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normally— themselves with the globes as a normally would or celebrating these — normally would or celebrating these nominations. these are usually— these nominations. these are usually a _ these nominations. these are usually a precursor to the oscars _ usually a precursor to the oscars. you have people like kristen — oscars. you have people like kristen stewart, lady gaga, hugely— kristen stewart, lady gaga, hugely favoured to collect oscar _ hugely favoured to collect oscar nominations getting that early— oscar nominations getting that early nod and the fact that no 1's talking about it i think says— 1's talking about it i think says a _ 1's talking about it i think says a lot about hollywood's relationship to the golden globes— relationship to the golden globes right now. and it's an ic wand _ and before we go — a bit of charity, on ice. the portland winterhawks hockey team hosted �*teddy bear toss night�* this weekend. after the home team scored its first goal, fans threw more than seven—thousand, five—hundred animals onto the ice — for a good cause. the teddies go to local charities and children's hospitals. it's a festive tradition, going
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back more than twenty years. that's all for now — stay with bbc world news. hello. well, tuesday is going to be generally quite cloudy, perhaps damp in a few places, nothing spectacular. it is december after all. you can see a lot of cloud on the satellite picture, but this little gap in the cloud that's over us right now has actually led to some clear spells across parts of northern england and northern ireland, too, perhaps the north of wales. so, i think these are the most likely areas for fog to form early in the morning. the very far north west of the uk, wet and windy first thing. the south of the country, really quite mild. look at these starting temperatures. ten degrees along the channel coast. so, this is the weather map for tuesday. we have high pressure to the south,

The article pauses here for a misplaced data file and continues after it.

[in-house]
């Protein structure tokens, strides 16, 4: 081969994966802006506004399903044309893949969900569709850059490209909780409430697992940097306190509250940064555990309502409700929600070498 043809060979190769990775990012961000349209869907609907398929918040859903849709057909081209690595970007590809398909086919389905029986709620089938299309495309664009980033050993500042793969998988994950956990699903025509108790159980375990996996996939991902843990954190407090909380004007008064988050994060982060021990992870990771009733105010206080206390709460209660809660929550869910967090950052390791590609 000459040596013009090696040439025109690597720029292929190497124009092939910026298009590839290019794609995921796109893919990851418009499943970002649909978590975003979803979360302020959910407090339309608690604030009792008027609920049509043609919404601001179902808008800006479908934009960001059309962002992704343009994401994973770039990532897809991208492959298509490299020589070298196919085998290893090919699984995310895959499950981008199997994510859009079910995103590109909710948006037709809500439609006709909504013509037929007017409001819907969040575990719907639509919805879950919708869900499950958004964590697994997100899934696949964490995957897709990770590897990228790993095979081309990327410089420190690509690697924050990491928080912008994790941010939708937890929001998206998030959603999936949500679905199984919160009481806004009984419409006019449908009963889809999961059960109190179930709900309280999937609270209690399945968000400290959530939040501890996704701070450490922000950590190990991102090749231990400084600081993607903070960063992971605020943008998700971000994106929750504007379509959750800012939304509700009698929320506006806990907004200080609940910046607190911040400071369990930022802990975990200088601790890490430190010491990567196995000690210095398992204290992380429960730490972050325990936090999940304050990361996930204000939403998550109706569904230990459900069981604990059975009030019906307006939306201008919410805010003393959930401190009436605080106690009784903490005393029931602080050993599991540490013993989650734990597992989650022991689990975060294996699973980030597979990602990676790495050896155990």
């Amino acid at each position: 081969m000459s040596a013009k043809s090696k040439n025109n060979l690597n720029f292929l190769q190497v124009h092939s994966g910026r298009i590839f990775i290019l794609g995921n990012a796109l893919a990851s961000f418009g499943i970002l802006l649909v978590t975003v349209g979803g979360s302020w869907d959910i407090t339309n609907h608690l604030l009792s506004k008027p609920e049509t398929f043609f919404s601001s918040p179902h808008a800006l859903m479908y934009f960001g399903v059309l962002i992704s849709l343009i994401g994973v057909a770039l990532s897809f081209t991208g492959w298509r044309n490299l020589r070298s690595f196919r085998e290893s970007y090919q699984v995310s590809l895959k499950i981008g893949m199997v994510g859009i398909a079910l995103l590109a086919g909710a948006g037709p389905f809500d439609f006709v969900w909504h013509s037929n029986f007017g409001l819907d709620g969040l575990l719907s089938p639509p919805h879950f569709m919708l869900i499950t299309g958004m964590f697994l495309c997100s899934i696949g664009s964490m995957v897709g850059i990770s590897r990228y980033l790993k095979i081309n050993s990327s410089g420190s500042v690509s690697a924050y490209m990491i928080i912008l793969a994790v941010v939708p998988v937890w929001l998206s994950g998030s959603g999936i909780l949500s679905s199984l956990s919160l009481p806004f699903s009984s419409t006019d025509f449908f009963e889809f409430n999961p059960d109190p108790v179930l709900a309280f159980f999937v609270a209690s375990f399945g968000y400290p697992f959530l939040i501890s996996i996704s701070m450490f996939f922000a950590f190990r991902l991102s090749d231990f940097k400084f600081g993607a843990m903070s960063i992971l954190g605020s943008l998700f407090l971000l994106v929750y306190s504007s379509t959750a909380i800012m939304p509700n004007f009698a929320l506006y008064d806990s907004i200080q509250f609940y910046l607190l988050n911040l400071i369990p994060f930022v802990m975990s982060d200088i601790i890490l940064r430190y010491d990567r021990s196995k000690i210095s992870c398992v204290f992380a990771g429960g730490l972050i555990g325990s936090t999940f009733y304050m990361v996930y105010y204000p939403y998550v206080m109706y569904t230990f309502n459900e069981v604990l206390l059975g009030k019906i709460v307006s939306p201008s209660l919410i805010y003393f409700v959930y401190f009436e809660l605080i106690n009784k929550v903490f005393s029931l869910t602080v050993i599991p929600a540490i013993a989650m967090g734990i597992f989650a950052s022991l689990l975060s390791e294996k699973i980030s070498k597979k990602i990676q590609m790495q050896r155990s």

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which will continue to build through the course of the week, but weather fronts are grazing the north west of the uk. so, for ourfriends in the western isles, it's going to be wet and windy at times. we are expecting some rain or so in orkney and shetland. perhaps a little bit of rain around the lowlands and southwestern areas of scotland, but i think eastern areas, in fact all along the east of the country, i think there will be some brightness around. and temperatures typically around 7—9 degrees, but southern areas, london, cardiff, plymouth with the cloud and the murk hanging around, that mild air from the south, it will be around 12 degrees in one or two spots. here's the weather map for wednesday. so, again, high pressure in the south, weather fronts grazing the north, but increasingly these weather fronts will bring less rain as we go through the course of the week. so, more than anything, it's just an area of cloud with some dampness here across parts of scotland and northern ireland. it's because high pressure is starting to build in from the south. and look at these temperatures. double figures right across the board midweek. now, this high pressure
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is going to anchor itself across the uk thursday and friday, and i wouldn't be surprised if it stays here, well, right up till christmas quite possibly. this means generally settled conditions across the uk, light winds, some fog in the morning. still mild on thursday, but i think gradually what we'll find is these temperatures, even though we'll have high pressure, gradually these temperatures will ease down into single figures by the time we get to the weekend. but i think it's going to stay mostly settled for the rest of the week. bye— bye.
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this is bbc news. we'll have the headlines and all the main news stories for you at the top of the hour as newsday continues straight after hardtalk. welcome to hardtalk. i'm stephen sackur. wherever we live in the world, our home country and its dominant culture will have done much to shape our identity. from the history we learn in school to the statues in our city squares, we are embedded in a national story. but what if that story is deeply misleading?